Top 10 the Who Songs of the ’70s
It's no easy feat counting down the 10 Best the Who Songs, so we at least broke it down into decades. As we continue our list of Top Who songs, this batch finds us head long into the '70s. So many to choose from, so little space. As usual, we tried to balance things between the tried and true and the sadly forgotten. Things definitely get a little tougher as this time we're picking from the 'Quadrophenia,' 'Who Are You,' and 'Who's Next' albums among others. We think you'll agree, it's hard to pick just ten! Now on with the show.
'Who Are You'
As legend has it, the lyrics are autobiographical. Pete Townshend met up with Paul Cook and Steve Jones from the Sex Pistols in a bar and proceeded to drink them under the table. His anger boils at the prospect that the old guard is over and done, as he asks Cook and Jones, "Who are you?" Taking this inspiration into the studio, Townshend created the last great Who statement on the last Who album to feature the original band. Keith Moon was found dead less than a month after its release. With its pulsing synth and staggered rhythm, the verse of the song charges along with a kind of uncertain bravado, if there is such a thing. Once they hit that chorus, it's full speed ahead.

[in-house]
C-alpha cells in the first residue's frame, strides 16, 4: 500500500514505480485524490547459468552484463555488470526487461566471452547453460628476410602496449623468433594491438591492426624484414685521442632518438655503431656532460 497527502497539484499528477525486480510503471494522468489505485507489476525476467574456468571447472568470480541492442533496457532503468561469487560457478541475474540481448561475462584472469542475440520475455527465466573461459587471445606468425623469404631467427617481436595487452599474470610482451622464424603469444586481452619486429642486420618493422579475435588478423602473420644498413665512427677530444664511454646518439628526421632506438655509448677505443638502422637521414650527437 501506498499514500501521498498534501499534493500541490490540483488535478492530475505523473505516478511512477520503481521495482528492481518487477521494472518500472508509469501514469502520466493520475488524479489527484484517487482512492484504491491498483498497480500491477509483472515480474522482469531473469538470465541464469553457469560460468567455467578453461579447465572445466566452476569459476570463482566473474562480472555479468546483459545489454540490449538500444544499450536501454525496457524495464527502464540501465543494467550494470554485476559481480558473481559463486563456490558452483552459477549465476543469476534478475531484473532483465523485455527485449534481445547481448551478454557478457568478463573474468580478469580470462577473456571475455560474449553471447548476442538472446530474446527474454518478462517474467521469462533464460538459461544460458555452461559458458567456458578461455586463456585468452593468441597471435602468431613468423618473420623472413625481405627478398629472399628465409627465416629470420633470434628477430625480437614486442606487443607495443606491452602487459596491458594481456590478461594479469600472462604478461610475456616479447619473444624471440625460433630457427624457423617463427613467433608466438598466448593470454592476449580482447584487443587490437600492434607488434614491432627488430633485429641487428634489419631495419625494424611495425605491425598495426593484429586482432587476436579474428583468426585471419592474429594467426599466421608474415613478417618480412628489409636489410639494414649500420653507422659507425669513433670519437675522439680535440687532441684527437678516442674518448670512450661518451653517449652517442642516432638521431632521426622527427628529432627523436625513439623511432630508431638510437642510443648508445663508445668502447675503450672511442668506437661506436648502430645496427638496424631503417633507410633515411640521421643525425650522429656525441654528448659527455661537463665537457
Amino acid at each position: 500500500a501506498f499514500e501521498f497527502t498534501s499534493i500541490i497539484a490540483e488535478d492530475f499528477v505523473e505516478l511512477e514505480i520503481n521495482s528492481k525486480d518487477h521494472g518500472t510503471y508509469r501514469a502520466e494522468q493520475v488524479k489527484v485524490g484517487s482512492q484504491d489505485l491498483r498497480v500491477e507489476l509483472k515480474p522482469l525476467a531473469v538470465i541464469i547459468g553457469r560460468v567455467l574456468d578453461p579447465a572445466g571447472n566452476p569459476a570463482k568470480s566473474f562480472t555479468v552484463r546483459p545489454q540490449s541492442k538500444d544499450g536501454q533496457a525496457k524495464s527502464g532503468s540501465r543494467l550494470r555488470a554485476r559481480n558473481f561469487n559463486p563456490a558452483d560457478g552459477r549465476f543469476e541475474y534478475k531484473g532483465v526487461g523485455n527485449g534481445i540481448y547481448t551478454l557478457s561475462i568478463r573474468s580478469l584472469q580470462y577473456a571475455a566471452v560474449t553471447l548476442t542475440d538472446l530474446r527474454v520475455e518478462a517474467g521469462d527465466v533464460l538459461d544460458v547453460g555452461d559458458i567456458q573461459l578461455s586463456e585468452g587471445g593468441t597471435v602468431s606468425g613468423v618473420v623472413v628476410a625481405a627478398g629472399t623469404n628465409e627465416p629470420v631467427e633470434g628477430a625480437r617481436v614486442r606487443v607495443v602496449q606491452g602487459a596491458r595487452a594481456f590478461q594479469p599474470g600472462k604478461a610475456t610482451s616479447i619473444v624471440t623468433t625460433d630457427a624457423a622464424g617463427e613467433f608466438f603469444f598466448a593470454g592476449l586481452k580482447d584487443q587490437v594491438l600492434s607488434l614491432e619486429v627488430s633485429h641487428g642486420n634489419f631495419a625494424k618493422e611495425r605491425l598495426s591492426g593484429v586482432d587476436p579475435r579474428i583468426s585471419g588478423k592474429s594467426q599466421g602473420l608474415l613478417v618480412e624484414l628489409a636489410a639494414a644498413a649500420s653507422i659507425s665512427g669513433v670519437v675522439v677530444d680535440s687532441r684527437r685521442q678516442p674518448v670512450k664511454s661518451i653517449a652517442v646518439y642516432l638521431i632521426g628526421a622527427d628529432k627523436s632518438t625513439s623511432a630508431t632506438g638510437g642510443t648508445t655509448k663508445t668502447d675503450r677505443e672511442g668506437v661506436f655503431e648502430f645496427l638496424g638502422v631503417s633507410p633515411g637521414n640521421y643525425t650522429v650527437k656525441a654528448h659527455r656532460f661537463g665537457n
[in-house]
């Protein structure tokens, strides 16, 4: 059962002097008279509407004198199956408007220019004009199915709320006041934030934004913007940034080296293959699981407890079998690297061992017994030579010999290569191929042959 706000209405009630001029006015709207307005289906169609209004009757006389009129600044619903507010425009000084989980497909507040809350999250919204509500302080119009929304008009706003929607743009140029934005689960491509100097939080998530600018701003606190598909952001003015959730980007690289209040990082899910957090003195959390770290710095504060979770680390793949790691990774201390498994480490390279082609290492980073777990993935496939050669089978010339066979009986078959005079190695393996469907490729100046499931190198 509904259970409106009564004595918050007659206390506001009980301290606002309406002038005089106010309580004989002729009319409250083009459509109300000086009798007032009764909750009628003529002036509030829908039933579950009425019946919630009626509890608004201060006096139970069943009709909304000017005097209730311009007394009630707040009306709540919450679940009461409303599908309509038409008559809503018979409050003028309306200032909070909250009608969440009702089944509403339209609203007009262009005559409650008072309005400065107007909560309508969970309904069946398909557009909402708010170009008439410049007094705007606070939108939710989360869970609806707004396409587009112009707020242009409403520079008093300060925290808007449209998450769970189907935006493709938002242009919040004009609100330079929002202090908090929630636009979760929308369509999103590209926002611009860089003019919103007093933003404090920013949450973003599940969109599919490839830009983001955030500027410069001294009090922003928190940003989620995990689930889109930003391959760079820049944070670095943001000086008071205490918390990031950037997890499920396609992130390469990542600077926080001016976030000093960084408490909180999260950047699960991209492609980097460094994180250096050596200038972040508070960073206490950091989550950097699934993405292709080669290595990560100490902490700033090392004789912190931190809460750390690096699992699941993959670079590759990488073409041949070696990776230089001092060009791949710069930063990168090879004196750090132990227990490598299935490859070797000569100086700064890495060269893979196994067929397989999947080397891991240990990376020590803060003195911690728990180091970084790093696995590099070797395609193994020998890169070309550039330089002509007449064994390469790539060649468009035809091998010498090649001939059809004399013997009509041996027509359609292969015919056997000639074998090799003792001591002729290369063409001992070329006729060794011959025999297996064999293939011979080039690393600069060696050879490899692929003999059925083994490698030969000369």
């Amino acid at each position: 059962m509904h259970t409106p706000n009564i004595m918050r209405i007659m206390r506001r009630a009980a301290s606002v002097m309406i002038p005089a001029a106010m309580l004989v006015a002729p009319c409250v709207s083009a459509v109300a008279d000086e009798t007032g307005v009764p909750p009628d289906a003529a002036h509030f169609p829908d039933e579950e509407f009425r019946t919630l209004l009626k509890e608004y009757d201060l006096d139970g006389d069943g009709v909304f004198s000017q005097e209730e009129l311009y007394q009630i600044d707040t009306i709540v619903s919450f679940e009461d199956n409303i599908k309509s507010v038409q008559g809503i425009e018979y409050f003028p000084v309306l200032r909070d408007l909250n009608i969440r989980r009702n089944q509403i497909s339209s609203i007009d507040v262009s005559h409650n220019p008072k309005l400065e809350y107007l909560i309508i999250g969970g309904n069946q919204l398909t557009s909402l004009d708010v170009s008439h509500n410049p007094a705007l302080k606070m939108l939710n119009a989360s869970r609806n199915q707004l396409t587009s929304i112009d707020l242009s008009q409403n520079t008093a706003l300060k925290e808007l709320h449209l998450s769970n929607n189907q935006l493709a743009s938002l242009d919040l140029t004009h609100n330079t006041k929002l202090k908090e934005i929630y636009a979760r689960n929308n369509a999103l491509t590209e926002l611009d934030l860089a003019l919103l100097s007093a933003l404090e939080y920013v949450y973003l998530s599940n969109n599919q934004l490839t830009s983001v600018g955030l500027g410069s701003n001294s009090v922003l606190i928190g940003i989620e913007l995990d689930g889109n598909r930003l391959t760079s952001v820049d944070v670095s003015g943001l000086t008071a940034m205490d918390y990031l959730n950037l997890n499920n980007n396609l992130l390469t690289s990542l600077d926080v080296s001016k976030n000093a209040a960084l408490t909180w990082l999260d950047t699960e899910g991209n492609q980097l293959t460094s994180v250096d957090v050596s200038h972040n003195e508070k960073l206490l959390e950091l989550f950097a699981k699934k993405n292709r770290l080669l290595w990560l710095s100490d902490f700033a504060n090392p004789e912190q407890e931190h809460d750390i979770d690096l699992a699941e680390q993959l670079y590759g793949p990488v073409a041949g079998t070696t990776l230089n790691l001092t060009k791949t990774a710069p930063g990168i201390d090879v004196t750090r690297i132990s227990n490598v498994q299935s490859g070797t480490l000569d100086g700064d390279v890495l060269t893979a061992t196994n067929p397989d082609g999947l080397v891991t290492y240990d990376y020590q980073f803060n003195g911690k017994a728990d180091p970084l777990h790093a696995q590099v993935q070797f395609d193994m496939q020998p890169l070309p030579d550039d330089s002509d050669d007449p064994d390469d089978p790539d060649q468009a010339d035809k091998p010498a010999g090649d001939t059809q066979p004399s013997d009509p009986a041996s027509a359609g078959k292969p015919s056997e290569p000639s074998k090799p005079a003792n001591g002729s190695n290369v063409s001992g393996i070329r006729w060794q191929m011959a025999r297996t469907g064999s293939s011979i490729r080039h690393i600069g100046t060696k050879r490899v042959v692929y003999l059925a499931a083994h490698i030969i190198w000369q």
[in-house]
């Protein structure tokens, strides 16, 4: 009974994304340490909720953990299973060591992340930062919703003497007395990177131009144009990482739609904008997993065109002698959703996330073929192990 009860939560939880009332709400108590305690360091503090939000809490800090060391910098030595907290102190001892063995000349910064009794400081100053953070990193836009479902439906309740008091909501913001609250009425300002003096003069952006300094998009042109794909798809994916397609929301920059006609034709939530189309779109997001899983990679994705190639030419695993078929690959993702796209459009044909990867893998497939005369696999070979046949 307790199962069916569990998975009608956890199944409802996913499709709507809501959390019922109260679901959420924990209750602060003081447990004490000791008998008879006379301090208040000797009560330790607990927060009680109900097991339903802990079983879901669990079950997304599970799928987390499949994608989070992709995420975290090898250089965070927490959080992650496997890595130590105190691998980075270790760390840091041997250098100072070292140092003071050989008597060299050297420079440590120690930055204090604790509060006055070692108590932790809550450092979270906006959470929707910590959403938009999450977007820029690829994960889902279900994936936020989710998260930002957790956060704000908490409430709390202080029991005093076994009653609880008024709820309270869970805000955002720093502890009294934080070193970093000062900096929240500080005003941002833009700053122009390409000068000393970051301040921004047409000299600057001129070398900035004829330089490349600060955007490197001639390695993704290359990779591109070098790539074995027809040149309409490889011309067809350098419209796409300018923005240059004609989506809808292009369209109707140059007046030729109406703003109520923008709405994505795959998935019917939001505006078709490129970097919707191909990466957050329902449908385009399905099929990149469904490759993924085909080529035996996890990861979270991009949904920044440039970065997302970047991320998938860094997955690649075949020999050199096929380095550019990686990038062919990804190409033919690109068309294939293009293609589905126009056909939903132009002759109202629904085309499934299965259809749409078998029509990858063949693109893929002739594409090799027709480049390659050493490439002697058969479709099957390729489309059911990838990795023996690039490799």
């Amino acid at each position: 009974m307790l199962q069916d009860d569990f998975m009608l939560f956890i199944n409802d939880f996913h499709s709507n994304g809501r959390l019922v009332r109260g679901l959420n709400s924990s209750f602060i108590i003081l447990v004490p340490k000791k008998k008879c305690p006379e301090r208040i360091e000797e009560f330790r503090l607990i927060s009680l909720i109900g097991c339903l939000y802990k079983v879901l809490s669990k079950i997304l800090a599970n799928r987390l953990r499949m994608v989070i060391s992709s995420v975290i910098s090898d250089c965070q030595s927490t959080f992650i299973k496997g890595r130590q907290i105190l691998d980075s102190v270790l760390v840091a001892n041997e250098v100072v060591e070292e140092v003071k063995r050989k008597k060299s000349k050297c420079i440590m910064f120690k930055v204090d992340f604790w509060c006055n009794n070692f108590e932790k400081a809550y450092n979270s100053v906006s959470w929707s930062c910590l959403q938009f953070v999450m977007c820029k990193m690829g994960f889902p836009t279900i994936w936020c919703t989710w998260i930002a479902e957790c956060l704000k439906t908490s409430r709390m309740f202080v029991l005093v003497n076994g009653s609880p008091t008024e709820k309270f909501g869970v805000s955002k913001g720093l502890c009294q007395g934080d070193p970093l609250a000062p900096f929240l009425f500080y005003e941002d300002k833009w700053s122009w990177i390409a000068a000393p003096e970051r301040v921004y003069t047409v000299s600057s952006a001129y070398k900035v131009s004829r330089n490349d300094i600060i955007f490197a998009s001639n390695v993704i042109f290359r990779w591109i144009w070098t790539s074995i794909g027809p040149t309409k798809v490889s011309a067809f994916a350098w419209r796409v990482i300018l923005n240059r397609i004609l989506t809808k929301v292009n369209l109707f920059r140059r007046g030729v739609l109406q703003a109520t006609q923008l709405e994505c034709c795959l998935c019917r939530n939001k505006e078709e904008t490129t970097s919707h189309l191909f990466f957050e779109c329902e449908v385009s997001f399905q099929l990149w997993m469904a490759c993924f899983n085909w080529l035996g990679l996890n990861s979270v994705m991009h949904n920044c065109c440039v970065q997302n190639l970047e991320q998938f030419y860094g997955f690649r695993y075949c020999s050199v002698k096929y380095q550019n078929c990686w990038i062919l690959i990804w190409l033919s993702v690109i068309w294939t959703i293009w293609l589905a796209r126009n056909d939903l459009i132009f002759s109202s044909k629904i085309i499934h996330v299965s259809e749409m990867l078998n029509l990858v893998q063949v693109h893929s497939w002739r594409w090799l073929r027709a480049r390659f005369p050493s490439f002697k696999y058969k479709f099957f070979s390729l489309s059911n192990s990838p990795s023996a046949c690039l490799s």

'Love Reign O'r Me'
The dramatic closer of 'Quadrophenia,' has to be one of the 10 Best Who Songs of the '70s and is one of the most powerful love songs ever. 'Love Reign O'r Me' is a Roger Daltrey tour de force. The cinematic quality of the song is enhanced by the friction of the orchestral synths battling it out with Moon's over the top drumming as Roger belts out an incredible vocal throughout. Townshend's guitar here serves more as coloring, leaving the full force of the song to Keith and the synths. It's a symphony in under six minutes.
Primarily know for it's sole hit of 'Squeeze Box,' the band's seventh album 'The Who by Numbers' is chock full of great songs. The opening song, 'Slip Kid,' chugs out of the gate with an uncharacteristically subtle shuffle. Moonie's laying back on this one and it really works! The varied dynamics of the song win out here, and we get yet another in a never ending series of first class vocals from Roger Daltrey. The origin of the song dates back to the 'Lifehouse' project shelved by Townshend in favor of the more direct approach of 'Who's Next.'
A top twenty UK hit for the band in early 1970, 'The Seeker' bridges the gap between 'Tommy' and the soon to be abandoned 'Lifehouse' project, yet contains ideals from both. Questioning his surroundings, Townshend lays the cards on the table. "I'm looking for me, you're looking for you. We're looking in at each other and we don't know what to do." Another killer guitar riff powers the song as the band is firing on all cylinders. Though it didn't even crack the top 40 in the states, it became a radio favorite over the years. In 2004, it was done up by Rush on their album of all cover songs, 'Feedback.'
'Heaven and Hell'